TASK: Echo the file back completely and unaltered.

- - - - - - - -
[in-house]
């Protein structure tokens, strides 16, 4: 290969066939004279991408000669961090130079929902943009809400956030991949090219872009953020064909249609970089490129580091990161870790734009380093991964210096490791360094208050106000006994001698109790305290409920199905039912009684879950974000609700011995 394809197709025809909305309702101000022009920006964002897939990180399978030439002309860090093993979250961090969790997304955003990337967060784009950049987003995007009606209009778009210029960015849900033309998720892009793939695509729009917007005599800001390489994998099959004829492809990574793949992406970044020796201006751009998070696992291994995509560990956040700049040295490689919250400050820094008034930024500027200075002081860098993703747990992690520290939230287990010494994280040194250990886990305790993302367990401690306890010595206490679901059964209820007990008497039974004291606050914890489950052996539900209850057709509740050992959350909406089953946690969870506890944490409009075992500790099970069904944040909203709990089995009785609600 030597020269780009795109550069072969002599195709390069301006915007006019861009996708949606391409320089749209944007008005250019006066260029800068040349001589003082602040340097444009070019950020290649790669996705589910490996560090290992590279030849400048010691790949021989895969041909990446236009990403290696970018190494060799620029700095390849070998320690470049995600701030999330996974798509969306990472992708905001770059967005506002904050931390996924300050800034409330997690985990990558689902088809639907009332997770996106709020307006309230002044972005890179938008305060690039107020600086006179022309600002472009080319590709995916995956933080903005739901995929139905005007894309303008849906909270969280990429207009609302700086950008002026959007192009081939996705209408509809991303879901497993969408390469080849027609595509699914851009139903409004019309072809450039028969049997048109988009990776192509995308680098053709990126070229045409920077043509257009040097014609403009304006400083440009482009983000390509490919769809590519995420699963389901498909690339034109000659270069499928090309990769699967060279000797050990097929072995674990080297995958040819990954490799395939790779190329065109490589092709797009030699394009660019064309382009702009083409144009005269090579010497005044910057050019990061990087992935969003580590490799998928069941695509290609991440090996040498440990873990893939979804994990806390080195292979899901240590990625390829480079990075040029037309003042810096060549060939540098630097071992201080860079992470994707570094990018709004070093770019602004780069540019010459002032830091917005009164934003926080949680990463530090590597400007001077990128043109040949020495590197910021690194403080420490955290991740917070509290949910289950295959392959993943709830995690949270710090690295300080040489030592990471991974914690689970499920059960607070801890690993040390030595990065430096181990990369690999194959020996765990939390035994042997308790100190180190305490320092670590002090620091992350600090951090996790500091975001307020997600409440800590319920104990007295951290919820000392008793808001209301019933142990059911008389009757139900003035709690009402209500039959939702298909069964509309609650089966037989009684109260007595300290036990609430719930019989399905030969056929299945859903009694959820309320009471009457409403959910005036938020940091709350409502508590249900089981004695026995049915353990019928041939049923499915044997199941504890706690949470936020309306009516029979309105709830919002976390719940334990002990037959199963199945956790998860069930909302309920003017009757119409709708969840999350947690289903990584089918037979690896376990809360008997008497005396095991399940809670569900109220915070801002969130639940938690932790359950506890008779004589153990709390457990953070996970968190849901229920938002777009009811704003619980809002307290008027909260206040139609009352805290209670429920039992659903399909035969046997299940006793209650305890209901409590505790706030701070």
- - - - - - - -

[in-house]
């Protein structure tokens, strides 16, 4: 290969066939004279991408000669961090130079929902943009809400956030991949090219872009953020064909249609970089490129580091990161870790734009380093991964210096490791360094208050106000006994001698109790305290409920199905039912009684879950974000609700011995 394809197709025809909305309702101000022009920006964002897939990180399978030439002309860090093993979250961090969790997304955003990337967060784009950049987003995007009606209009778009210029960015849900033309998720892009793939695509729009917007005599800001390489994998099959004829492809990574793949992406970044020796201006751009998070696992291994995509560990956040700049040295490689919250400050820094008034930024500027200075002081860098993703747990992690520290939230287990010494994280040194250990886990305790993302367990401690306890010595206490679901059964209820007990008497039974004291606050914890489950052996539900209850057709509740050992959350909406089953946690969870506890944490409009075992500790099970069904944040909203709990089995009785609600 030597020269780009795109550069072969002599195709390069301006915007006019861009996708949606391409320089749209944007008005250019006066260029800068040349001589003082602040340097444009070019950020290649790669996705589910490996560090290992590279030849400048010691790949021989895969041909990446236009990403290696970018190494060799620029700095390849070998320690470049995600701030999330996974798509969306990472992708905001770059967005506002904050931390996924300050800034409330997690985990990558689902088809639907009332997770996106709020307006309230002044972005890179938008305060690039107020600086006179022309600002472009080319590709995916995956933080903005739901995929139905005007894309303008849906909270969280990429207009609302700086950008002026959007192009081939996705209408509809991303879901497993969408390469080849027609595509699914851009139903409004019309072809450039028969049997048109988009990776192509995308680098053709990126070229045409920077043509257009040097014609403009304006400083440009482009983000390509490919769809590519995420699963389901498909690339034109000659270069499928090309990769699967060279000797050990097929072995674990080297995958040819990954490799395939790779190329065109490589092709797009030699394009660019064309382009702009083409144009005269090579010497005044910057050019990061990087992935969003580590490799998928069941695509290609991440090996040498440990873990893939979804994990806390080195292979899901240590990625390829480079990075040029037309003042810096060549060939540098630097071992201080860079992470994707570094990018709004070093770019602004780069540019010459002032830091917005009164934003926080949680990463530090590597400007001077990128043109040949020495590197910021690194403080420490955290991740917070509290949910289950295959392959993943709830995690949270710090690295300080040489030592990471991974914690689970499920059960607070801890690993040390030595990065430096181990990369690999194959020996765990939390035994042997308790100190180190305490320092670590002090620091992350600090951090996790500091975001307020997600409440800590319920104990007295951290919820000392008793808001209301019933142990059911008389009757139900003035709690009402209500039959939702298909069964509309609650089966037989009684109260007595300290036990609430719930019989399905030969056929299945859903009694959820309320009471009457409403959910005036938020940091709350409502508590249900089981004695026995049915353990019928041939049923499915044997199941504890706690949470936020309306009516029979309105709830919002976390719940334990002990037959199963199945956790998860069930909302309920003017009757119409709708969840999350947690289903990584089918037979690896376990809360008997008497005396095991399940809670569900109220915070801002969130639940938690932790359950506890008779004589153990709390457990953070996970968190849901229920938002777009009811704003619980809002307290008027909260206040139609009352805290209670429920039992659903399909035969046997299940006793209650305890209901409590505790706030701070």